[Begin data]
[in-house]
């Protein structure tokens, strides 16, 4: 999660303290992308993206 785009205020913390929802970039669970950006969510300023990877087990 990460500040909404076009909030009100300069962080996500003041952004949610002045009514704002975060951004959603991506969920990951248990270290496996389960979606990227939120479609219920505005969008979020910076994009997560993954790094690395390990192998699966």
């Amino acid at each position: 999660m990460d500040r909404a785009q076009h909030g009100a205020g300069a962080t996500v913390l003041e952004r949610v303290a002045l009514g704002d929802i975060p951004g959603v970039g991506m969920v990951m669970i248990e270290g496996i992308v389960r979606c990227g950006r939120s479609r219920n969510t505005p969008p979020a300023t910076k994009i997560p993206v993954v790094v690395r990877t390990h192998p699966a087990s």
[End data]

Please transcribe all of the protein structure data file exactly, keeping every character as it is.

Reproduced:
[in-house]
């Protein structure tokens, strides 16, 4: 999660303290992308993206 785009205020913390929802970039669970950006969510300023990877087990 990460500040909404076009909030009100300069962080996500003041952004949610002045009514704002975060951004959603991506969920990951248990270290496996389960979606990227939120479609219920505005969008979020910076994009997560993954790094690395390990192998699966």
């Amino acid at each position: 999660m990460d500040r909404a785009q076009h909030g009100a205020g300069a962080t996500v913390l003041e952004r949610v303290a002045l009514g704002d929802i975060p951004g959603v970039g991506m969920v990951m669970i248990e270290g496996i992308v389960r979606c990227g950006r939120s479609r219920n969510t505005p969008p979020a300023t910076k994009i997560p993206v993954v790094v690395r990877t390990h192998p699966a087990s």